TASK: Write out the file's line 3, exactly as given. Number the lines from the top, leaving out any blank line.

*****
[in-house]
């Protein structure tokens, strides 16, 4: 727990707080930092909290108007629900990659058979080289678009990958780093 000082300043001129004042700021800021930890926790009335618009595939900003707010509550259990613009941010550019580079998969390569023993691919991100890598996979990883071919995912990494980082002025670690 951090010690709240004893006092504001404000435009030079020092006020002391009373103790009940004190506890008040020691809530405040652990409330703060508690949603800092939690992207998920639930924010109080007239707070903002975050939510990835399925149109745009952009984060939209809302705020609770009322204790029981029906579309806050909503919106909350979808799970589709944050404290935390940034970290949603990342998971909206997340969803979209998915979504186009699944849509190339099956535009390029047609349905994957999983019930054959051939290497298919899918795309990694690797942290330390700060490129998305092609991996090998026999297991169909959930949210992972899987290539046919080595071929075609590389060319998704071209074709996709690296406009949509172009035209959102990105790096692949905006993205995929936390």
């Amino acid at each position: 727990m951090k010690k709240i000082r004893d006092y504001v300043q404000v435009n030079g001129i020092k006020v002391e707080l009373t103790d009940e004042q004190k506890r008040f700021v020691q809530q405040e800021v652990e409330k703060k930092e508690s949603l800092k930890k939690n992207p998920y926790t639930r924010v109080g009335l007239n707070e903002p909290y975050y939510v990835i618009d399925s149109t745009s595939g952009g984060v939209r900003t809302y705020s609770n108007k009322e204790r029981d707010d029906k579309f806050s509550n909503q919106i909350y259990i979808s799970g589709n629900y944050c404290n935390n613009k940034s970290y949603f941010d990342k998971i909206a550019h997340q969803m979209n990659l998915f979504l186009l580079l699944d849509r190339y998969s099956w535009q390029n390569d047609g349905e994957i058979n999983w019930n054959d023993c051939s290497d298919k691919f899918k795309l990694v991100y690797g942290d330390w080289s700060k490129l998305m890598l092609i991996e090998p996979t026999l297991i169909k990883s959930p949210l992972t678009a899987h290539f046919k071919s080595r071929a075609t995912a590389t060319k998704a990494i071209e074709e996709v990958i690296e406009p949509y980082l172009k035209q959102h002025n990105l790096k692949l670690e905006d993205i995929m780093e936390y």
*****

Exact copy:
């Amino acid at each position: 727990m951090k010690k709240i000082r004893d006092y504001v300043q404000v435009n030079g001129i020092k006020v002391e707080l009373t103790d009940e004042q004190k506890r008040f700021v020691q809530q405040e800021v652990e409330k703060k930092e508690s949603l800092k930890k939690n992207p998920y926790t639930r924010v109080g009335l007239n707070e903002p909290y975050y939510v990835i618009d399925s149109t745009s595939g952009g984060v939209r900003t809302y705020s609770n108007k009322e204790r029981d707010d029906k579309f806050s509550n909503q919106i909350y259990i979808s799970g589709n629900y944050c404290n935390n613009k940034s970290y949603f941010d990342k998971i909206a550019h997340q969803m979209n990659l998915f979504l186009l580079l699944d849509r190339y998969s099956w535009q390029n390569d047609g349905e994957i058979n999983w019930n054959d023993c051939s290497d298919k691919f899918k795309l990694v991100y690797g942290d330390w080289s700060k490129l998305m890598l092609i991996e090998p996979t026999l297991i169909k990883s959930p949210l992972t678009a899987h290539f046919k071919s080595r071929a075609t995912a590389t060319k998704a990494i071209e074709e996709v990958i690296e406009p949509y980082l172009k035209q959102h002025n990105l790096k692949l670690e905006d993205i995929m780093e936390y």